She sees it real time, she added. In the past several months, she’s heard directly from New Haven kids who don’t feel like their peers, teachers, and school administrators are working to protect them. She and other NHPC staff have also received at least three serious inquiries about relocation to Connecticut, often from parents of trans kids who are no longer safe in their respective states.
Meanwhile, the Pride Center has seen a growing demand for its case management services, which it offers alongside a food pantry, weekly support and affinity groups and clothing and hygiene closet.
Adam Cohen, the director of development at Anchor Health, stressed the importance of trans- and queer-led healthcare initiatives in and well beyond the state. As he watches politicians try to legislate LGBTQ+ people “who look like me and love like me” out of existence, he worries for the future of that healthcare—and feels a simultaneous resolve to fight for it.
He encouraged attendees to put their support behind grassroots LGBTQ+ organizations including the Pride Center, Q Plus, Anchor Health and others.
"Make no mistake, when they come for one of us, they come for all of us," he said.
APNH Safe Space Coordinator Jovanni Cabanas, who performs as queen Xiomarie LaBeija.
Several speakers also made space for celebration, particularly on the eve of the Greater New Haven Visibility Ball and third annual New Haven Black Pride this weekend. APNH Safe Space Coordinator Jovanni Cabanas, who performs as queen Xiomarie LaBeija (yes, from the House of LaBeija), fêted Pride Month as a reminder of the importance of advocacy and visibility all year round.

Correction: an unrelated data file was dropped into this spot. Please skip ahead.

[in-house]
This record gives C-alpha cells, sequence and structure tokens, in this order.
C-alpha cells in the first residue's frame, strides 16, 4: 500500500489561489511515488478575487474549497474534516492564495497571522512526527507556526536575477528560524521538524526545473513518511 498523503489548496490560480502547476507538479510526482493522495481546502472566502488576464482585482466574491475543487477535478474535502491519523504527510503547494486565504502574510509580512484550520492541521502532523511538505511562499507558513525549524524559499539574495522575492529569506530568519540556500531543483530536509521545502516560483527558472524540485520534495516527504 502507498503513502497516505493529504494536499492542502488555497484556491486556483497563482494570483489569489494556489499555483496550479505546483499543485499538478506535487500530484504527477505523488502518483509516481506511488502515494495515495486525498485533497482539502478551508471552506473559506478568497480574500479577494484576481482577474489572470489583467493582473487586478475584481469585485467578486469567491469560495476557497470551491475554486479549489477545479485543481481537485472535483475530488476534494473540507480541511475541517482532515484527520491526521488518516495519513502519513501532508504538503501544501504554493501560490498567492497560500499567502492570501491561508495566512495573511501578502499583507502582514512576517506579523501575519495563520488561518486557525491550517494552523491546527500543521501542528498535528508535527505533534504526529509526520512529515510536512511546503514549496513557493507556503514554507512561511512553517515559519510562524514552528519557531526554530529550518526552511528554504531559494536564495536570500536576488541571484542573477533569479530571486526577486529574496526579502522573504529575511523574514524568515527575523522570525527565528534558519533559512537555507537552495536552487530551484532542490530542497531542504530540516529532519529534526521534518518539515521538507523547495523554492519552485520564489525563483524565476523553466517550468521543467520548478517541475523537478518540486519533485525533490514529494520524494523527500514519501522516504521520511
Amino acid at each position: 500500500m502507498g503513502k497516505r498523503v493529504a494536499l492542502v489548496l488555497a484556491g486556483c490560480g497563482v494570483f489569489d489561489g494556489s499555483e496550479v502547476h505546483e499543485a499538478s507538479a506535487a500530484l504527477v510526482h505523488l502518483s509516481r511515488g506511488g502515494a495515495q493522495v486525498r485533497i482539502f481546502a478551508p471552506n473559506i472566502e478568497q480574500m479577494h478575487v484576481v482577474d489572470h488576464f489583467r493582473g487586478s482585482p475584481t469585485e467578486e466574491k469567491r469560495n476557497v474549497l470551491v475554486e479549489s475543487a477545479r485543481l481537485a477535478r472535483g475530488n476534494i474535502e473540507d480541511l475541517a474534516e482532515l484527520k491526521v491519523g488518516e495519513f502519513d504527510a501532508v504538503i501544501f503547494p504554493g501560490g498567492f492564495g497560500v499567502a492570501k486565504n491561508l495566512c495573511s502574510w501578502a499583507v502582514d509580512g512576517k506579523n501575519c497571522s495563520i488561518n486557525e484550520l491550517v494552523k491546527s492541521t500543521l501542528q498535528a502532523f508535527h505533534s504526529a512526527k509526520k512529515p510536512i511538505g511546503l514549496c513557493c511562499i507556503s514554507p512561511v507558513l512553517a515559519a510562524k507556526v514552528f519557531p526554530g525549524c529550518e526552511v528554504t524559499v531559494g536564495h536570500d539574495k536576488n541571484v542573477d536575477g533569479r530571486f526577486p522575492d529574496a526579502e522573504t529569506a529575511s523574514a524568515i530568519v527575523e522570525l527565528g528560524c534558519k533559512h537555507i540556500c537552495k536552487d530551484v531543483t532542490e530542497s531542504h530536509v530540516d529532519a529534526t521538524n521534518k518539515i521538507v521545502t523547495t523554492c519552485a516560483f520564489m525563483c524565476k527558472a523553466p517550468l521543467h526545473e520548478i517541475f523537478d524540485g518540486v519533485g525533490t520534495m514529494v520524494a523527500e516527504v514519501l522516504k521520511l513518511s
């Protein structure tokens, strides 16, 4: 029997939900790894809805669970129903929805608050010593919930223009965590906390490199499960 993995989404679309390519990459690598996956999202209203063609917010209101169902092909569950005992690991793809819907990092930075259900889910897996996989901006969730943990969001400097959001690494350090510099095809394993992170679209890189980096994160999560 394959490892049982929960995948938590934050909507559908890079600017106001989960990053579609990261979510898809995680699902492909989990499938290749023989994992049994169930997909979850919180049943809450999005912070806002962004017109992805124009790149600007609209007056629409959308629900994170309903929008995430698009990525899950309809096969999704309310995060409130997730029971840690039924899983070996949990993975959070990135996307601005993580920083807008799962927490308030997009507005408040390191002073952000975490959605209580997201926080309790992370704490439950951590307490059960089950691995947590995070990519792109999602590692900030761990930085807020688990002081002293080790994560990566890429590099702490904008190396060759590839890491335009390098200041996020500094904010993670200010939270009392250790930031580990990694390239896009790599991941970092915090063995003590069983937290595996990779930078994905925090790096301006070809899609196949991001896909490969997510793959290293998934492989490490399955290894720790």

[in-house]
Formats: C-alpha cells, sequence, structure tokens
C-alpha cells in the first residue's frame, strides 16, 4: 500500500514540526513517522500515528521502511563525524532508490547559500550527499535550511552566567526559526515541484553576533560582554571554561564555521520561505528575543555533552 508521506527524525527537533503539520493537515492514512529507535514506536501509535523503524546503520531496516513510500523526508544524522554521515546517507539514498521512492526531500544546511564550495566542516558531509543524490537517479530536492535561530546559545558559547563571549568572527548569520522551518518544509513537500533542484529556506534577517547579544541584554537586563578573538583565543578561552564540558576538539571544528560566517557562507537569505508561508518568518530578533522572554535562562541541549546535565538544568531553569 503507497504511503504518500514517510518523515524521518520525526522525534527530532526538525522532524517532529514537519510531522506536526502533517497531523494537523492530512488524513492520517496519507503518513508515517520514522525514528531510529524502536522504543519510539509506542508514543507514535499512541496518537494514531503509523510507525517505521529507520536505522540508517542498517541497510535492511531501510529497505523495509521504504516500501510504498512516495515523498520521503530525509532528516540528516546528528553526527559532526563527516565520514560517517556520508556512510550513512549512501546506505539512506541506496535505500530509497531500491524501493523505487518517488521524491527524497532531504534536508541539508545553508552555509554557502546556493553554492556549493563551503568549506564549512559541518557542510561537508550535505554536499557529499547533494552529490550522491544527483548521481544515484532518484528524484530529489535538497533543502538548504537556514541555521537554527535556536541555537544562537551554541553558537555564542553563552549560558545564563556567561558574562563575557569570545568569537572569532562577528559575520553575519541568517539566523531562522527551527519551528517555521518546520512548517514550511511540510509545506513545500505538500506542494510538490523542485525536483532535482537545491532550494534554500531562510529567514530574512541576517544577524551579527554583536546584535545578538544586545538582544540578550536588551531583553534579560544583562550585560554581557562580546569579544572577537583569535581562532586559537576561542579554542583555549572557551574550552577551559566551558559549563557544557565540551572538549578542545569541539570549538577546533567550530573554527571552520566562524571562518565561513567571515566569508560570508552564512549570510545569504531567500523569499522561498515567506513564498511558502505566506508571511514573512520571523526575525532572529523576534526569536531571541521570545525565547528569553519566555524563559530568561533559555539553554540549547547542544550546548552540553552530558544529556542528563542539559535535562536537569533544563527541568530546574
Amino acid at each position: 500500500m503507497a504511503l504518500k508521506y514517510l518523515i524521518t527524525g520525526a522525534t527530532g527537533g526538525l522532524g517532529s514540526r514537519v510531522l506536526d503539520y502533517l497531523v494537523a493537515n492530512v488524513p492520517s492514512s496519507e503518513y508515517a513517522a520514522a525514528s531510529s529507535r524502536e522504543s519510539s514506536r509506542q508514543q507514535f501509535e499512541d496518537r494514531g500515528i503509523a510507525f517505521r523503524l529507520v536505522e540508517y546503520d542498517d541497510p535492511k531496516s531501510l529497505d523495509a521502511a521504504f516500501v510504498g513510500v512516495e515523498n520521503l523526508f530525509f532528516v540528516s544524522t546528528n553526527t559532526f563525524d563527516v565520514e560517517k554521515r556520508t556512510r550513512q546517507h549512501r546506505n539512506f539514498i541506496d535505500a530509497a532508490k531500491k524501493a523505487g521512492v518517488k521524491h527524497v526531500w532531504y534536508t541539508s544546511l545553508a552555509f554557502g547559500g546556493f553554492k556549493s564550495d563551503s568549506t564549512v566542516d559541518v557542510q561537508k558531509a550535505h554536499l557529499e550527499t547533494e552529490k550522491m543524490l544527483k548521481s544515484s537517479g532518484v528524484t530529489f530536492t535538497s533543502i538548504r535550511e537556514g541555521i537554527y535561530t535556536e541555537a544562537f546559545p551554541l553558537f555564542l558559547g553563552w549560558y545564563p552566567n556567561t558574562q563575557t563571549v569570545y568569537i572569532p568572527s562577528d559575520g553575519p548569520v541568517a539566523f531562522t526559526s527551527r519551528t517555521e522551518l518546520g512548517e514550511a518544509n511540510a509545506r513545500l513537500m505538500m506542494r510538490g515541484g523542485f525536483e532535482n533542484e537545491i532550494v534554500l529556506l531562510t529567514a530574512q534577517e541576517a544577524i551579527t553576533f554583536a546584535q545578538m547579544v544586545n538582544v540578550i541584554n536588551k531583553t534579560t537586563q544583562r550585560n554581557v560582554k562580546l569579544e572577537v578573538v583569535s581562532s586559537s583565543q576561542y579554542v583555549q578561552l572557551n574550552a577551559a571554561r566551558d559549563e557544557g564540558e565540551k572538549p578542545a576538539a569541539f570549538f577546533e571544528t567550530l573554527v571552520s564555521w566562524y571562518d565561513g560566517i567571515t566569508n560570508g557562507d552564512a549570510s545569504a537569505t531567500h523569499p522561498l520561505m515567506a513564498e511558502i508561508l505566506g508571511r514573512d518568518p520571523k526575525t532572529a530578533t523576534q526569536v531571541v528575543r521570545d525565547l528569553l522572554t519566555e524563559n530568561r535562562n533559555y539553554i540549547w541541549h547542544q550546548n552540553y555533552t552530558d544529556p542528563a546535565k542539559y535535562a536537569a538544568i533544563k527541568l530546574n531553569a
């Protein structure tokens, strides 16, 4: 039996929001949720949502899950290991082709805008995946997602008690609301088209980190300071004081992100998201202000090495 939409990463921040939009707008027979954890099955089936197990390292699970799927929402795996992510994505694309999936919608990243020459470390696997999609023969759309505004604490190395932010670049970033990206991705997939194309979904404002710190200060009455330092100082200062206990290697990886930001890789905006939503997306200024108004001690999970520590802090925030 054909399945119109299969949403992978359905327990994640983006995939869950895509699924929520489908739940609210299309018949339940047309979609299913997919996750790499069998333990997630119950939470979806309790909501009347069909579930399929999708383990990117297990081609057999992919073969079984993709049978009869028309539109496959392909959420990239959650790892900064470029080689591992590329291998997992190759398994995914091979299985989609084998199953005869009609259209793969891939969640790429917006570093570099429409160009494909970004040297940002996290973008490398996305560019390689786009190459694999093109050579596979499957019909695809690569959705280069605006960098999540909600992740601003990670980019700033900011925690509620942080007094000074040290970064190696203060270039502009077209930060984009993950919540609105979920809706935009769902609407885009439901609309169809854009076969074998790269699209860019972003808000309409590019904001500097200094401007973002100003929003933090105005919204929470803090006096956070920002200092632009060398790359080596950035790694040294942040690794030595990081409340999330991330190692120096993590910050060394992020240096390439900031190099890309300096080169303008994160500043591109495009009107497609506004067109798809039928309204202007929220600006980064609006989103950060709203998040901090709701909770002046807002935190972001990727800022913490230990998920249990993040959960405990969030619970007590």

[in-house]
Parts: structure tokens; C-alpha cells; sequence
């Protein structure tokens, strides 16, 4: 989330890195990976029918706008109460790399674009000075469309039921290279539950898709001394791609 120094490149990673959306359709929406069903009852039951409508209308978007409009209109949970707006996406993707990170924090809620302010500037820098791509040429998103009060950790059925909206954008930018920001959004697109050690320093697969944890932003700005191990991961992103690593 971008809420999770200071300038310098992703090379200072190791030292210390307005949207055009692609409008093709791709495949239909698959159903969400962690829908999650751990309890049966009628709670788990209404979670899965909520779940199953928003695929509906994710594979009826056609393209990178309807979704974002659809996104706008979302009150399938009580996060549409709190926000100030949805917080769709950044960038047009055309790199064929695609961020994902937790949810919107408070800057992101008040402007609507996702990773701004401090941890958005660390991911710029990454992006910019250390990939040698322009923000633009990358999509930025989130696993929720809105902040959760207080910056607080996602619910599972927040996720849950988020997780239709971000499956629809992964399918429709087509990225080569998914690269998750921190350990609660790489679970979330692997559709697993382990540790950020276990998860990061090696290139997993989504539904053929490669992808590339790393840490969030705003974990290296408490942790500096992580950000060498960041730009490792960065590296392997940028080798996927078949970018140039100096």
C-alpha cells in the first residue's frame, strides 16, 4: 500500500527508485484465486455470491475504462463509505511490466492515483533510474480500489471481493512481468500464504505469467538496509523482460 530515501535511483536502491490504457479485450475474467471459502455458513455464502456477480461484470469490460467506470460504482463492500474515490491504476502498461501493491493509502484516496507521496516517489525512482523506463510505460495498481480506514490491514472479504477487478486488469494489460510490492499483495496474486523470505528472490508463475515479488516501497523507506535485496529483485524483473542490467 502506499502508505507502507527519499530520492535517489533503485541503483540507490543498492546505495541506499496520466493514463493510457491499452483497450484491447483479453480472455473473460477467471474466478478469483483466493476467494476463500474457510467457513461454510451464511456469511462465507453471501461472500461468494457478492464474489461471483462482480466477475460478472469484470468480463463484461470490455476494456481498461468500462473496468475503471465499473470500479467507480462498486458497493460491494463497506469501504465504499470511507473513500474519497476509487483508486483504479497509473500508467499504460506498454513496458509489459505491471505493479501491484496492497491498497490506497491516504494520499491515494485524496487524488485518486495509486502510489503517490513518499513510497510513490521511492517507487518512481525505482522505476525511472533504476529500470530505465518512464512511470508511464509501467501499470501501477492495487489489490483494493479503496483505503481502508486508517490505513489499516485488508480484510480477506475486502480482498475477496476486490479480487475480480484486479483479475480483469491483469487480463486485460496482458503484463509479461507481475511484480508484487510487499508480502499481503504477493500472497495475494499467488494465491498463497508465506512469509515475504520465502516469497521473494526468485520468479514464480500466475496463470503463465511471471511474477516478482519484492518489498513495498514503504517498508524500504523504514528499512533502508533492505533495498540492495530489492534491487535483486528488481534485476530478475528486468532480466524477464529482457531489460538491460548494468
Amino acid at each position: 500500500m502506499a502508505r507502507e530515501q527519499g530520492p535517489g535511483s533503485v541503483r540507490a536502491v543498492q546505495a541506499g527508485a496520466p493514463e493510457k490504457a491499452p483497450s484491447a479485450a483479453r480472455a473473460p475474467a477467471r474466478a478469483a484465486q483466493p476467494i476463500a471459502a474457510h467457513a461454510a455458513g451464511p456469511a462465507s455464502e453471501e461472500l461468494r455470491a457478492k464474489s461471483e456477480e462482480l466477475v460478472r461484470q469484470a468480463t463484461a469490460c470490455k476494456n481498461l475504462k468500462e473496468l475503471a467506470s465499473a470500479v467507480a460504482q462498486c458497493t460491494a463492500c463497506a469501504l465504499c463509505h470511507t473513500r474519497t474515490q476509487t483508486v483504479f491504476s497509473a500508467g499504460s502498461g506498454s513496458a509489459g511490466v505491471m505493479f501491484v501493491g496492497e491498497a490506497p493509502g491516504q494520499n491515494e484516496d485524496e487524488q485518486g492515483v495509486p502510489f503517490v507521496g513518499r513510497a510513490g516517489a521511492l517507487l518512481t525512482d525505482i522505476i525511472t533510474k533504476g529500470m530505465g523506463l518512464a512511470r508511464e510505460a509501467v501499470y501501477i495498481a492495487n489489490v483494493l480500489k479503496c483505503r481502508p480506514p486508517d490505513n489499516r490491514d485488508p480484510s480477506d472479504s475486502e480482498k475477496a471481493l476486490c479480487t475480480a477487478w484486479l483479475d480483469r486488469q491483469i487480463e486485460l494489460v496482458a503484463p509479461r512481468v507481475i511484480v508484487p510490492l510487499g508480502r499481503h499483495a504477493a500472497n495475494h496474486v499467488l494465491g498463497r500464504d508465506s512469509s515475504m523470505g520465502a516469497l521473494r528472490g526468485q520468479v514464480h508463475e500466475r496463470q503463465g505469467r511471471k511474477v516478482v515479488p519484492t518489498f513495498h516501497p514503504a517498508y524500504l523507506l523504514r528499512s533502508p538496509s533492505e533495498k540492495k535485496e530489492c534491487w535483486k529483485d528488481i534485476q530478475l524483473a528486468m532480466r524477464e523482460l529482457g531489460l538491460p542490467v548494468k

In their position at APNH—formerly AIDS Project New Haven, and now A Place To Nourish Your Health—Cabanas advocates for HIV prevention, homelessness wrap-around services, and direct support for those in recovery, they said. As a plus-size Afro-Latina queen, meanwhile, Xiomarie sees it as her duty to remind people how deeply and urgently representation matters.
"[We're] making sure that everyone continues to move from a place of love, making sure that everyone is educated as need be to know that there is an answer and to know that there is a way to get through," Cabanas said.
New Haven Pride Center Support Services Coordinator Bennie Saldana, APNH Safe Space Coordinator Jovanni Cabanas and Ward 9 Alder Candidate Caroline Tanbee Smith.
Caroline Tanbee Smith, who is currently running unopposed for East Rock/Fair Haven Alder in Ward 9, also ushered in a spirit of celebration while reminding attendees that the fight for LGBTQ+ rights in New Haven, in Connecticut and across the U.S. is far from over.
When Smith moved to New Haven for college at Yale University, she was 17 and still in the closet, she said. As she was falling in love with the city—a place where she stayed "because of love," she said as her girlfriend, Megan Baker, looked on—she also became more comfortable with herself. She came out for the first time. She held hands publicly with other women. She stayed because the city welcomed her as she was.
"To be clear, these moments have not been easy," she said. "These and other LGBTQ rights, they had to be won. And right now, we're at a moment in history where anti-LGBTQ laws are being passed across the country that infringe on those rights and beyond."
Smith encouraged attendees to work towards making New Haven a safer and more welcoming place for all of its residents, including the queer people who choose to move to, stay in, and build community in the city. She shouted out those who are already doing that work, from NHPC Interim Executive Director Juancarlos Soto to muralist Kwadwo Adae, whose portraits of LGBTQ+ heroes now line the hallways at Elm City Montessori.